Thursday, 22 September 2011

Does anyone know what they’re on about?

Our economy here in the ‘United’ ‘Kingdom’ is apparently set to ‘grow’ by ‘only’ 1.1%, and this is a bad thing.  Other so-called statistics bear this out (the ‘bad thing’ bit I mean): unemployment is 2.something million and rising; government borrowing has gone up (yes, up!) to an all-time high of £16 billion for August; and consumer spending is trenching (unless you’re buying Mulberry or such stuff).  And at least one kind of inflation is running at 4.5%.

Anyway, the economy will ‘grow’ (in my version of the language, that means ‘get bigger’) over the next twelve months, by 1.1%.  That’s a positive rather than negative number.  So why is it bad news?  And how does ‘growth’, however meagre, reconcile with all those other negatives?  How come, for example, unemployment is rising whilst the economy is getting a bit bigger?  And how come we need to borrow more whilst we’re brutally slashing our outgoings?

I have pondered before the question of whether it makes sane sense to base all our policies and expectations on the premise that economies can, and must, go on getting bigger and bigger, for ever, or be doomed.  But that’s for another day.   For now, I just don’t get it.  And guess what, I don’t think they do either.


  1. We had four applicants for a part-time caretaker's job, but three of them had got full-time jobs before it came to the interview. The fourth is excellent and we've offered him the job (with the prospect of full-time soon). So maybe the economy is growing.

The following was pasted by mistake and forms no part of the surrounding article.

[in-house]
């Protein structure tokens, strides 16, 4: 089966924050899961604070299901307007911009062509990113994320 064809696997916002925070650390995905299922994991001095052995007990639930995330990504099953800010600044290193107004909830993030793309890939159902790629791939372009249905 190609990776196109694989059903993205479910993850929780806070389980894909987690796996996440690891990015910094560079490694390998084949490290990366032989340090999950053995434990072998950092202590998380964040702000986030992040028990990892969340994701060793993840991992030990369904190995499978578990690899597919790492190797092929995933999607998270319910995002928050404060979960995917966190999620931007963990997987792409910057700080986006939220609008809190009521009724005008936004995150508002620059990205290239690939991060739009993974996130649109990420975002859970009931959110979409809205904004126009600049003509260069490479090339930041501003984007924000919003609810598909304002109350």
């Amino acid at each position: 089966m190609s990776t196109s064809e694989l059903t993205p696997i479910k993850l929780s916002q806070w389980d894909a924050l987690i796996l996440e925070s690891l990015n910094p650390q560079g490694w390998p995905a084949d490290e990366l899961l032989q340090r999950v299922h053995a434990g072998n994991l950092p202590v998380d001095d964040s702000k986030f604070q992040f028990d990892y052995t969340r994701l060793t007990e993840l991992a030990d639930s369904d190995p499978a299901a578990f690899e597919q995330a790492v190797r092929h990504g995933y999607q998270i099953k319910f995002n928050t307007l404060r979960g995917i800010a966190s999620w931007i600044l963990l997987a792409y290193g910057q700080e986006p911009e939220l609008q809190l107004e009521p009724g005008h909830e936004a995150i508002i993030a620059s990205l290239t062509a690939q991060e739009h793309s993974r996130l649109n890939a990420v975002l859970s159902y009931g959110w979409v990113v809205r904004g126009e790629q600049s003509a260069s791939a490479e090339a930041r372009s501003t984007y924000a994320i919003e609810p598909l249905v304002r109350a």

I don't think they have a clue unless they're down with us where it happens.

  2. The MARKETS (that's the ones that rule the world, not the ones that sell venison, alpaca cardies & treacle tarts) require growth to dilute & combobulate their lunatic behaviour. 1.1% doesn't obfuscate enough for them to hide behind.

    This is the brontosaurus theory of growth (mine, after Elk): growth is thin at the start, gets fatter, then gets thin again at the end.

    sulachip (wv from Intel)

  3. So that would be mutual incomprehension then, 'they' and 'us'. I'd say 'we are doomed', except that I'm not sure 'we' means anything anymore, in the grand scheme of things.

  4. Like you I am completely befuddled. Like you I don't see how 'growth' can go on eternally so why head for it. My solution to all the world's fiscal troubles is simple. Just cancel all international debt! Wipe the slate clean. Of course it will be unfair, but the present situation is no good for anyone at all. A World Debt Cancellation would mean we could all start afresh and NOT MAKE THE SAME MISTAKES AGAIN! (Sorry to shout!)Here, in Australia, we've managed to escape the worst, but we can all see it heading our way, so consumer spending has dropped and........oh well, I don't need to tell you.